While Jimmy was ending his time at HHM, Kim was mulling over the offer she received last week from Schweikart and Cokley, the firm that represents Sandpiper. And she seems ready to make the plunge and take the deal. A resignation letter is written and ready to be submitted and the interview seems like a formality. But then Jimmy comes bearing an offer: partner at “Wexler, McGill.” He wants to start his own firm with Kim. But one question seems to be the deal breaker for her. She asks what kind of lawyer Jimmy will be at their new firm. And to Jimmy’s credit, he is honest. He tells her he’s going to have to be himself (which if he wasn’t going to be himself, then what was the point of leaving Davis and Main in the first place?). Yes, Jimmy tries to lie. But he just can’t get the words “cross those T’s” out and informs Kim what he’s going to be as a lawyer from now on.
Kim turns down the initial offer. But after the Schweikart and Cokley interview, she rethinks the offer and visits Jimmy’s “new” office at the nail saloon with a counter-offer: let’s work independently under the same roof.
They both would split business costs and ride to work together everyday. But they would practice law separately. As I’ve stated before, this just seems “too good to be true.” But we all have the benefit of hindsight. Kim doesn’t have that, so it appears like a great compromise to get out and practice law on her own but not have her work tainted by Jimmy’s “colorful” law practice.
Reunited: Mike and Jimmy
I think Mike can officially refer to Jimmy as “my attorney.” For the third time, Mike calls on Jimmy for representation, this time to recant his statement regarding the gun found at the scene where he took the beating from Tuco.
Now Hector “ding-ding” Salamaca thought Mike’s background as an ex-cop would get him off easy. But Jimmy’s not going to let Mike take that chance, officially repealing the statement but refusing to say the gun was his.
The lawyers in the D.A’s office asked “Were you threatened or paid off?” Mike says “Why both, of course.” Well, no he obviously didn’t say that (though it’s 100% true). But Mike seems hurt by the fact that he did not achieve the job Nacho hired him for. Of course, there’s also the whole “this guy’s uncle sent his creepy twin nephews to threaten my granddaughter and now I’m getting his jail sentence lessened” thing likely going on in Mike’s mind.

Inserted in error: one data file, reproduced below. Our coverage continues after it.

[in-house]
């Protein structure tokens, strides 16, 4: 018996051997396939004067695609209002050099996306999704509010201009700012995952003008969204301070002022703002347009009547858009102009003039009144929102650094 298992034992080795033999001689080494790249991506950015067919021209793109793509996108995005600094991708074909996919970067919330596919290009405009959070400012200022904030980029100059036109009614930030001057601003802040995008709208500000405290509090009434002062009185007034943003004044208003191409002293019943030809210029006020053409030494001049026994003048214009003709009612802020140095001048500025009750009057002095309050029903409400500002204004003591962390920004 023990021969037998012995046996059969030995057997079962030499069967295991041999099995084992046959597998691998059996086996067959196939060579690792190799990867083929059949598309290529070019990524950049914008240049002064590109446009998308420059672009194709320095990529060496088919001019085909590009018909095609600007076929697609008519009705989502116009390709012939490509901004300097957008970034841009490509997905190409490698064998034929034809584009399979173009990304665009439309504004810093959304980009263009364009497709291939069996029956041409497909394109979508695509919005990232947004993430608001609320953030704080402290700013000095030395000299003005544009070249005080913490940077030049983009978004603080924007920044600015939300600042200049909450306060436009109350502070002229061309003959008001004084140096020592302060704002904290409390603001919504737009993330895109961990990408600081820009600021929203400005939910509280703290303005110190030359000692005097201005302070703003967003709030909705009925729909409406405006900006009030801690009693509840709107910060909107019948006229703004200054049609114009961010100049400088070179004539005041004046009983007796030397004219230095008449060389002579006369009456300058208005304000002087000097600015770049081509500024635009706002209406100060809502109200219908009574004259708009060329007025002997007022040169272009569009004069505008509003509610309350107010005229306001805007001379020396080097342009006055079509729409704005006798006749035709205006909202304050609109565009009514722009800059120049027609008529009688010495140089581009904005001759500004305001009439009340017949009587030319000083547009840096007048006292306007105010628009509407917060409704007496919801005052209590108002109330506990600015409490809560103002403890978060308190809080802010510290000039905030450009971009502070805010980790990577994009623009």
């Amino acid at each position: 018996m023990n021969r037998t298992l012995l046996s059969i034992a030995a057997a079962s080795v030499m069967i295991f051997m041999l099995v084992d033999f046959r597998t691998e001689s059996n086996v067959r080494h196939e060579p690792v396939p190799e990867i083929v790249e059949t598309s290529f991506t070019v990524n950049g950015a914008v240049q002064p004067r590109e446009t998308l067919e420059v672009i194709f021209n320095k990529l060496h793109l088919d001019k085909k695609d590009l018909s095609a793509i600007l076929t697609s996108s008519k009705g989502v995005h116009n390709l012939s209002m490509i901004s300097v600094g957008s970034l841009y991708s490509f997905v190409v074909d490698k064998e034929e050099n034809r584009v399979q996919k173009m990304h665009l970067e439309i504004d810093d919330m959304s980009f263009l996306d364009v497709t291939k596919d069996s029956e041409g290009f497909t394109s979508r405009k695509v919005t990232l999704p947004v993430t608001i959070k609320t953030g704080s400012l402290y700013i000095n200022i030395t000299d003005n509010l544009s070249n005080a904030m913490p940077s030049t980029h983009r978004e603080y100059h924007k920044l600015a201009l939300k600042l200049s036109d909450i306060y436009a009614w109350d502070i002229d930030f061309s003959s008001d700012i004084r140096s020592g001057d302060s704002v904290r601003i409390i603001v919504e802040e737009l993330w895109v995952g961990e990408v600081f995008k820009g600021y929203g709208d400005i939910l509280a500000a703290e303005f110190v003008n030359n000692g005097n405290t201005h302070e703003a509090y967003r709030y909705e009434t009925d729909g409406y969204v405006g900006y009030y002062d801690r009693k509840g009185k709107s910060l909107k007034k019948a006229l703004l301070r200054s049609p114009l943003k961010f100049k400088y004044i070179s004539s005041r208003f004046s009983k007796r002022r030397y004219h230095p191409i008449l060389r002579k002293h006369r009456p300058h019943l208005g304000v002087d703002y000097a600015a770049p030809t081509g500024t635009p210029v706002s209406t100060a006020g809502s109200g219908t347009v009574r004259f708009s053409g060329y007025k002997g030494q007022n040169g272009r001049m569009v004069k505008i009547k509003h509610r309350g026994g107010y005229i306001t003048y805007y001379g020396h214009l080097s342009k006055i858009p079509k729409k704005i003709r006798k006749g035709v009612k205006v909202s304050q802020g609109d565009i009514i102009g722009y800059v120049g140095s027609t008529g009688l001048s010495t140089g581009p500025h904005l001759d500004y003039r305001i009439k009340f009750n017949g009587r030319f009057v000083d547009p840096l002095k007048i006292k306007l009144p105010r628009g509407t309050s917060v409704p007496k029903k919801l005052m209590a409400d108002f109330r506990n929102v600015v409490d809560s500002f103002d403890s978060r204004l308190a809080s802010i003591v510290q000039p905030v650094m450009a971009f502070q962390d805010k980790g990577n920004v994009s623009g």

Mike further bemoans his failed mission with Tuco when Stacey shows him the house she’s looking at. And once again, just like every other change in life Stacey brings to Mike, this place is going to cost more money. Now, I don’t know Mike’s exact thoughts at this point. But I am sure Tuco rotting in prison for a shorter sentence as opposed to dead + $50,000 without the cartel at his back comes to mind. He ends the episode where it ended last week: at the restaurant the Salamaca’s do business end. But this time, he’s spying things out with a likely revenge plot in mind.
-Has anyone else noticed how deceiving some of the “next time on” clips can be? And I think this week’s (though not the first time they’ve done it) takes the cake as the worst so far. Cliff’s big speech warning his entire office was about not flushing the toilet following a number 2? Let’s hope there’s not a lot of trickery involving the scenes for next week, because several appear to be huge moments.
-Kim mentioned in her interview with Schweikart and Cokley that she’s from the midwest “between Kansas and Nebraska.” I wonder if her past and how she could’ve been the “wife of a gas station owner” will be the subject of any future flashbacks (it did seem mighty specific).
-Once again, major props to Mike for maintaining his attitude about “the job,” telling Jimmy to bill him even when Jimmy offered his services free of charge.
Breaking Bad References
-A fairly lame one tonight (though you have to give credit to Vince Gilligan and crew for the maintaining of even the small details between the two series). The realtor who shows Stacey and Mike the house is Stephanie Doswell. She hosted a pair of open houses in Season 4 and noticed Hank’s wife, Marie, stealing a spoon and a picture frame.
-How successful will “Wexler and McGill” be out of the gate? What effect will working under the same roof have on Kim and Jimmy?
-Of course, I’ve written this review under the assumption that Jimmy would accept the counter-offer. I can’t see a scenario where he doesn’t. But what if he doesn’t?
-How will all the spurned big name law firms respond to Kim and Jimmy starting their own practice? Will those new clients Kim got for HHM be willing to follow Kim to her independent practice? And what will become of the Sandpiper case?
-Will we see any more flashbacks of Jimmy and his father? How about some footage of young Chuck helping out at the general store? And we will see any flashbacks of young Kim in the Midwest hanging out at the “Hinky Dinky?”
-What does Mike have planned for Hector? And does that plan have anything to do with the wheelchair Hector resides in when we see him in Breaking Bad?
Jimmy’s on his own again and, from the looks of the preview for next week, we are going to get some of Jimmy “being himself” right out the gate. It should be a blast!!! See you next week.